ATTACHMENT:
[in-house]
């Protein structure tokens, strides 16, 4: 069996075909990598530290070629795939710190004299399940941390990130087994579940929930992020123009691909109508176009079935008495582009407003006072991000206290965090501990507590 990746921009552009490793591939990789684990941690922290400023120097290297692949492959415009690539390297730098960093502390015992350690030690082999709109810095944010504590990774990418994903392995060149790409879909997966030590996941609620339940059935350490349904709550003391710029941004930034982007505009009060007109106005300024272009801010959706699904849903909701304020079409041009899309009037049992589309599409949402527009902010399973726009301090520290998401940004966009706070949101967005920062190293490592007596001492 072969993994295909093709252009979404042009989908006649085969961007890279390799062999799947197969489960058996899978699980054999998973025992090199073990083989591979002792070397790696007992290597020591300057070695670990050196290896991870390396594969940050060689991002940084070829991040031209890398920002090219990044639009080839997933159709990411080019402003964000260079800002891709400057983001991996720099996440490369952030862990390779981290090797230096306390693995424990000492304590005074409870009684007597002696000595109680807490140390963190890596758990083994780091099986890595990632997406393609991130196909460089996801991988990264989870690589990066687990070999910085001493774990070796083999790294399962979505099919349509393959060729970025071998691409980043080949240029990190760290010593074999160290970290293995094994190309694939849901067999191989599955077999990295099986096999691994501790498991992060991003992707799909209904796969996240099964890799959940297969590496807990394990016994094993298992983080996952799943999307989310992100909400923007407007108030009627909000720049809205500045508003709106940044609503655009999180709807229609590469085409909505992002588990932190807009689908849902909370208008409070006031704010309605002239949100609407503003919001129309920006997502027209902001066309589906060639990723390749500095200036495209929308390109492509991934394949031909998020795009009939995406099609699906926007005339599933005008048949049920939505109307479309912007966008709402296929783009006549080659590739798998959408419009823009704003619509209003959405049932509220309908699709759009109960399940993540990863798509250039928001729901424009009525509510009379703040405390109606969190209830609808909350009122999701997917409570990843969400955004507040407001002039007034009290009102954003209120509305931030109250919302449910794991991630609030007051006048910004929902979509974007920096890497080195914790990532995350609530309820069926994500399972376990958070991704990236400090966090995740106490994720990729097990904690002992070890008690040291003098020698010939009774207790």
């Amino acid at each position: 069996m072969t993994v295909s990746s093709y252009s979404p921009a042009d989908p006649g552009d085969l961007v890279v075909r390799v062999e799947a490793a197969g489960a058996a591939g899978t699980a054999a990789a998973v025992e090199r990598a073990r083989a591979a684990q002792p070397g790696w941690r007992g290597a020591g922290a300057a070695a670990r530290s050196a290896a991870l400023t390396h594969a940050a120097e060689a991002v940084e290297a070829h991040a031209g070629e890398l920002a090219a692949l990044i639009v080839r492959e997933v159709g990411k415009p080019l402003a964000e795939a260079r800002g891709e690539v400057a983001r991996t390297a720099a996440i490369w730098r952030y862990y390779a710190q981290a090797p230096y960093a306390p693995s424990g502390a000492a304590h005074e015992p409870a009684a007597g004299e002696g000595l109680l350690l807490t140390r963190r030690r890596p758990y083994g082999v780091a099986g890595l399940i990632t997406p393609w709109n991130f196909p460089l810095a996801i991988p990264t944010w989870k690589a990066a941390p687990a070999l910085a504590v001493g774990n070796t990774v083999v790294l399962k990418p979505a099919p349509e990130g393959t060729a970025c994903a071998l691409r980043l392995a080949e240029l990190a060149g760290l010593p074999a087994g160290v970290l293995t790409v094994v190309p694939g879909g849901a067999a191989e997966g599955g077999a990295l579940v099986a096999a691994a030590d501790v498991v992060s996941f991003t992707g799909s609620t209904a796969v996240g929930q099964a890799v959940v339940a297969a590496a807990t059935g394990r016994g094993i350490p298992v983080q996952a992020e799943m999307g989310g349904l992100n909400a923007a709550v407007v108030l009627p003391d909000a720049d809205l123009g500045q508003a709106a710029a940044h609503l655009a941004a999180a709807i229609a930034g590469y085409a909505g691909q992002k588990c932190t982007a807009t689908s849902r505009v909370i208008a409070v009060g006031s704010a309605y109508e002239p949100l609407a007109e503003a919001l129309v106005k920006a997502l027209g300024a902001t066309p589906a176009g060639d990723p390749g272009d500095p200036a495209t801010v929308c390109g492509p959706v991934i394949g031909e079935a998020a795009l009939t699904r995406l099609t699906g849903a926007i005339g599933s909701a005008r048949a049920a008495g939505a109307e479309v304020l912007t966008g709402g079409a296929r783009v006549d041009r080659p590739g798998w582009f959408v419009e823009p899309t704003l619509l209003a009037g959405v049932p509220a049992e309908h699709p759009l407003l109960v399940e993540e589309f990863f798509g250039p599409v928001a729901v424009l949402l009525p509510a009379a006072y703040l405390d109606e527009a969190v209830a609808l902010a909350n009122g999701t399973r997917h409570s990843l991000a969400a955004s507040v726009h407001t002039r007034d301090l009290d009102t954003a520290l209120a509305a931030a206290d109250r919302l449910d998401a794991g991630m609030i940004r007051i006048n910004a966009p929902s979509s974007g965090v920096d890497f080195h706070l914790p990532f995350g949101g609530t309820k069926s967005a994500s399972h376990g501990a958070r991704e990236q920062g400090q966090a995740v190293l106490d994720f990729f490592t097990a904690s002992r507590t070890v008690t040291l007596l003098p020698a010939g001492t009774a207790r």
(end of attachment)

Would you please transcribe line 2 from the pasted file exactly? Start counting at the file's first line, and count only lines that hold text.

């Protein structure tokens, strides 16, 4: 069996075909990598530290070629795939710190004299399940941390990130087994579940929930992020123009691909109508176009079935008495582009407003006072991000206290965090501990507590 990746921009552009490793591939990789684990941690922290400023120097290297692949492959415009690539390297730098960093502390015992350690030690082999709109810095944010504590990774990418994903392995060149790409879909997966030590996941609620339940059935350490349904709550003391710029941004930034982007505009009060007109106005300024272009801010959706699904849903909701304020079409041009899309009037049992589309599409949402527009902010399973726009301090520290998401940004966009706070949101967005920062190293490592007596001492 072969993994295909093709252009979404042009989908006649085969961007890279390799062999799947197969489960058996899978699980054999998973025992090199073990083989591979002792070397790696007992290597020591300057070695670990050196290896991870390396594969940050060689991002940084070829991040031209890398920002090219990044639009080839997933159709990411080019402003964000260079800002891709400057983001991996720099996440490369952030862990390779981290090797230096306390693995424990000492304590005074409870009684007597002696000595109680807490140390963190890596758990083994780091099986890595990632997406393609991130196909460089996801991988990264989870690589990066687990070999910085001493774990070796083999790294399962979505099919349509393959060729970025071998691409980043080949240029990190760290010593074999160290970290293995094994190309694939849901067999191989599955077999990295099986096999691994501790498991992060991003992707799909209904796969996240099964890799959940297969590496807990394990016994094993298992983080996952799943999307989310992100909400923007407007108030009627909000720049809205500045508003709106940044609503655009999180709807229609590469085409909505992002588990932190807009689908849902909370208008409070006031704010309605002239949100609407503003919001129309920006997502027209902001066309589906060639990723390749500095200036495209929308390109492509991934394949031909998020795009009939995406099609699906926007005339599933005008048949049920939505109307479309912007966008709402296929783009006549080659590739798998959408419009823009704003619509209003959405049932509220309908699709759009109960399940993540990863798509250039928001729901424009009525509510009379703040405390109606969190209830609808909350009122999701997917409570990843969400955004507040407001002039007034009290009102954003209120509305931030109250919302449910794991991630609030007051006048910004929902979509974007920096890497080195914790990532995350609530309820069926994500399972376990958070991704990236400090966090995740106490994720990729097990904690002992070890008690040291003098020698010939009774207790």